For things that will be around for a long time (furniture, etc.) I prefer to buy quality. I don't want to feel cheap every time I have company. But that's just a recent change. I am still an Ikea/Goodwill girl at heart.
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Old 12-11-2008, 03:12 AM   #13
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Haven't had this happen much, you just have to do some research to make sure you aren't buying a cheap and crappy product by looking at user reviews.

One of my best finds was a chef's knife at a garage sale for $1. It cuts food better than Cutco knives or really any other knife I have ever used.
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Old 12-11-2008, 07:45 AM   #14
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We've gotten burned several times recently buying a breadmaker, computer printer, and telephone answering machine at garage sales that the seller said "they work, just got tired of them"... so we actually may buy these new... Our love of garage sales etc has not diminished, we just needed to be more careful. Our latest great buy was a bassett chair and a half w/ottoman, literally still had the new chair (as opposed to the uncle charlie used chair smell) smell we bought for $100, they retail for over $1000.

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Old 12-11-2008, 07:59 AM   #15
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Very nice picture Firedreamer . You can get some great buys on ebay . I sold my vintage chintz dishes just because I was tired of them at a fraction of what replacements .com was selling them for .
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Old 12-11-2008, 09:08 AM   #16
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After dicking around with various cheaper types I finally spent the money on really good knives & pots+pans a few years back, and wish I'd done it much longer ago as they'll probably hold me for a very long time.
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Old 12-11-2008, 09:25 AM   #17
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I always support the DW decision for purchasing the best cooking utensils etc. She is so good at using them, I don't mind saving by eating with my hands. I have been tempted to put this on the current weight related thread becuase I also feel the effect around this time of year.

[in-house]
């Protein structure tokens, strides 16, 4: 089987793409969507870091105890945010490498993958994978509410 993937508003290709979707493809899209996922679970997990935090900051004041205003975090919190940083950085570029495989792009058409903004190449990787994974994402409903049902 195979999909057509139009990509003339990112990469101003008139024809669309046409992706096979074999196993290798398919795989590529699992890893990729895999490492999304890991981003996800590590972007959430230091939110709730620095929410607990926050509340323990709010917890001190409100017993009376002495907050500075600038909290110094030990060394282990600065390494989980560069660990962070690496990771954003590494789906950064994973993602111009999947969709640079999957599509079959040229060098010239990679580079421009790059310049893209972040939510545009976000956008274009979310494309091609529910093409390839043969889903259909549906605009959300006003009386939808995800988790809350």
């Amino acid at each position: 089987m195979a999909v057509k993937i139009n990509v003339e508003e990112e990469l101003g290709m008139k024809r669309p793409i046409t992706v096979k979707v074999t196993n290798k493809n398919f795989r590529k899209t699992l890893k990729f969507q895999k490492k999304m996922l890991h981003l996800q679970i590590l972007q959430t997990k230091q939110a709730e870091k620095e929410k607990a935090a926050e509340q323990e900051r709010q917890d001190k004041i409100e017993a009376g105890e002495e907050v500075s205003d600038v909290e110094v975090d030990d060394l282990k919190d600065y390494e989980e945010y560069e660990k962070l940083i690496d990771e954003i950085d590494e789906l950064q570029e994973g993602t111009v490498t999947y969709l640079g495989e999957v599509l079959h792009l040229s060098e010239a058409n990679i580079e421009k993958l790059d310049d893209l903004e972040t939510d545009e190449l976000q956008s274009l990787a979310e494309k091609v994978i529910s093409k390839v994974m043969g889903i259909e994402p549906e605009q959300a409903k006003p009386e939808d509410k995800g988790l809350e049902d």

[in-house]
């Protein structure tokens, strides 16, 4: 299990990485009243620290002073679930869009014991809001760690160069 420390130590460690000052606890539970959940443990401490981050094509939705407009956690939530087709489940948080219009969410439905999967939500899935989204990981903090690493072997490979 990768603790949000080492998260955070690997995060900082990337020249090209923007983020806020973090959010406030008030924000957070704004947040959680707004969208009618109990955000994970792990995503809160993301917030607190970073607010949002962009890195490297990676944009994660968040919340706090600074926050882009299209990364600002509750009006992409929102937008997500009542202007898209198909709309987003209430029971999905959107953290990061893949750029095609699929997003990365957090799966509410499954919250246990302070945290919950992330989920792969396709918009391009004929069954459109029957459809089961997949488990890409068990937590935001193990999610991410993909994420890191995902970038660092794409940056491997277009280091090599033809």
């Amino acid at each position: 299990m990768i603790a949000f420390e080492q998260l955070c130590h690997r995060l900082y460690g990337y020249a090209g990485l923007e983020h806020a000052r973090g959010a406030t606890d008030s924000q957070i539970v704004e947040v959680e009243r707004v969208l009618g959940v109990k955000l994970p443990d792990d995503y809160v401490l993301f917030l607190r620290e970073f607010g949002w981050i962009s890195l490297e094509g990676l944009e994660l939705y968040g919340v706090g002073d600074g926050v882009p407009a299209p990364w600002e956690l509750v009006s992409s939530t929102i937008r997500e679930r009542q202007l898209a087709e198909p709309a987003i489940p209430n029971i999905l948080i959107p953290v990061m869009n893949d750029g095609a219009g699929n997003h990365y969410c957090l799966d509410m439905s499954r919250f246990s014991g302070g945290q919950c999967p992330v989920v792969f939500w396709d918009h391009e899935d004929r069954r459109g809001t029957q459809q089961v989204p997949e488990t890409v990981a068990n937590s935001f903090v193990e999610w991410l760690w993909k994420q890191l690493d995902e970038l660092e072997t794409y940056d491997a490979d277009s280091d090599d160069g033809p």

I often feel frugal or just out right cheap, but know there are plenty of others making up for me. At the end of each golf season I am alway plus one five gallon pail of ggod balls I found!
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Old 12-11-2008, 09:44 AM   #18
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I learned from my father to not buy cheap tools, or anything else for that matter. He often bought the cheapest tool for a specific job, then found it wouldn't work right or broke on the second job. So depending on my intended usage I'll often buy professional level tools figuring those will last the rest of my life.

Of course, sometimes the problem is finding them....
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Old 12-11-2008, 10:14 AM   #19
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Junk shops, estate sales, what-not and true antique stores, and good ol' garage sales -all abound where i live in the country.
i get more well made and durable items at these places than anywhere else. everything new is cheap and breaks too easily, or more expensive than it should be and breaks soon anyway.
all of my household furniture is solid wood, all secondhand except for 3 things.
my kitchen stuff has to be ergonomic. this is where i spent a lot over the years. i invested in a full collection of OXO Good Grips items, Henckel knife set, Revere pots and pans, and a KA stand mixer. these all will last me a lifetime.
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Old 12-11-2008, 11:21 AM   #20
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"buy the best and cry once"~~saying